In Arthur Kermalvezen’s book, Né de spermatozoide inconnu (Born of an Unknown Spermatazoon), he explains: “That I have no access to my genetic origin has also led me to ask particular questions about Jesus, the ‘Son of God’. The story of his birth has always bothered me. Because the circumstances of my conception have had such a strong influence on my life, I could not understand why this was not the case with Jesus.” And, addressing the conservative critics of assisted conception, Kermalvezen – himself a ‘donor child’ – focuses on the suspicion that, “In any case, the image of the Christian family that the church promotes with its insistence on natural law and its warning against artificial insemination does not correspond to the family of Jesus. Could one not see Jesus as having himself been conceived through donogenic insemination?”29Kermalvezen, Né de spermatozoïde inconnu, p. 97.
Why did the nuclear family in particular become the Christian prototype of community, when its own relationship structure is characterised by such clear fractures? Almost 20 years ago, Albrecht Koschorke dedicated a book to this question, drawing on Jack Goody’s reflections on how the concept of the family had been consolidated historically. Jesus’s family is shown to have been portrayed in an increasingly close-knit fashion, from the reports of evangelists through to its becoming the central iconography of the Christian religion. The Bible describes Jesus’s numerous brothers and sisters; moreover, there are copious passages that address the incompatibility of the ‘family’ model with the new community of faith: “He that loveth father or mother more than me”, Jesus says, “is not worthy of me: and he that loveth son or daughter more than me is not worthy of me.”30Matthew 10:37 (Authorized King James Version).
According to Koschorke, the development of the emblem of the ‘Holy Family’ is caught up with the long power struggle between Christianity and influential kinship groups. A religious community that sees itself as a state religion finds itself needing to produce social units that are easier to control than large dynasties. The Holy Family (represented in iconography as increasingly close-knit) thus provided imagery that could serve as effective ammunition – especially in terms of its particularities. Splitting the father figure between “a present but powerless patriarchal authority and an absent one ruling from afar” proved itself to be highly productive politically.31Albrecht Koschorke, The Holy Family and Its Legacy, translated by Thomas Dunlap, New York, NY, Columbia University Press, 2003 , p. 24. In a functioning state, writes Koschorke, such “transcendental nuclear families” – like that of Mary, Joseph, and Jesus – are a productive point of reference, oriented towards an external authority whose “directives are issued in the name of the Father.”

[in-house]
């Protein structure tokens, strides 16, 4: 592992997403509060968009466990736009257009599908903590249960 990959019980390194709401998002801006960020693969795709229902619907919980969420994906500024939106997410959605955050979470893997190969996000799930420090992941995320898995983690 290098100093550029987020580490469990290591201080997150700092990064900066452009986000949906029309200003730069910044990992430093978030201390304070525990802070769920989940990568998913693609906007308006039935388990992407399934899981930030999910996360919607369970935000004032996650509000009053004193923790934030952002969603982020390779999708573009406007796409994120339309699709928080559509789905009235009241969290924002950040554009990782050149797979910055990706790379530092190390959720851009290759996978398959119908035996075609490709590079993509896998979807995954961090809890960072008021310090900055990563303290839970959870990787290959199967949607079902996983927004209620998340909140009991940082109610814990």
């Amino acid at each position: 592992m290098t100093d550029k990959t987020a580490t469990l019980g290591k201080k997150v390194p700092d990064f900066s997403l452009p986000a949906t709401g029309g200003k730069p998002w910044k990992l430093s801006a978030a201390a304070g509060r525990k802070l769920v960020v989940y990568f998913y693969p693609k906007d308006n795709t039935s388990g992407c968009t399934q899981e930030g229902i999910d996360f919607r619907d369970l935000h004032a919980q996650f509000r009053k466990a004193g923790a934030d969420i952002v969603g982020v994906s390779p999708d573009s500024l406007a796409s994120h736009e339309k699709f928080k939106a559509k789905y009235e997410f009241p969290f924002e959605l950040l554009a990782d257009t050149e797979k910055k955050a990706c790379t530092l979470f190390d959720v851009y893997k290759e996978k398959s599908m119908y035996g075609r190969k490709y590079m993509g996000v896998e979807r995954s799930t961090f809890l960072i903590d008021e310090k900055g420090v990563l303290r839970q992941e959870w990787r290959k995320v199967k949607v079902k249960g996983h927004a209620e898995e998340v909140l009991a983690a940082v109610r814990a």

The current conjuncture of family formation, with its inclusion of third parties, can perhaps partly be understood through this long Christian tradition. These new forms of household community are not just revitalizing the symbolic power of the family, a social model that had long been seen as worn-out, although they are doing just that. They also produce citizens that are relatively easy to govern, due to the fact that those who have been able to become parents, against all the odds, have done so through external assistance (by doctors, donors and party programs). After all, their deepest desires in life were not fulfilled by straight-forward, and legally unregulated, sexual union, but rather primarily as a result of the fundamental political conditions that they inhabit. 2,000 years after the first modellings of the Holy Family, modern reproductive medicine is ensuring that those who hold previously marginal, precarious positions as substitutes for the roles of father and mother are increasingly recognized as valid members of concrete household communities. This fact in no way justifies the fear that this proliferation of familial forms will overrun ‘natural’ family structures. But they cannot be understood simply in terms of their capacity for subversion and emancipation either. The families formed with the support of reproductive technologies are simply the contemporary expression of a traditional way of life.
Translated by Thomas Leek.
[ + ]
|1.||￪||This article is a revised and updated extract from the book Kinder machen: Neue Reproduktionstechnologien, published in German in 2014.|
|2.||￪||Bundesärztekammer, “(Muster-)Richtlinie zur Durchführung der assistierten Reproduktion. Novelle 2006”, Deutsches Ärzteblatt, 103 (20), 2006, pp. 1392-1403, here: p. 1400.|
|3.||￪||Grundgesetz für die Bundesrepublik Deutschland (Basic Law for the Federal Republic of Germany), Article 6 (1). Available at: https://www.bundestag.de/grundgesetz [accessed February 24, 2019].|
|4.||￪||Jack Goody, The Development of Family and Marriage in Europe, Cambridge, Cambridge University Press, 1983, p. 73.|
|5.||￪||Edward Shorter, The Making of the Modern Family, New York, NY, Basic Books, 1975, p. 259.|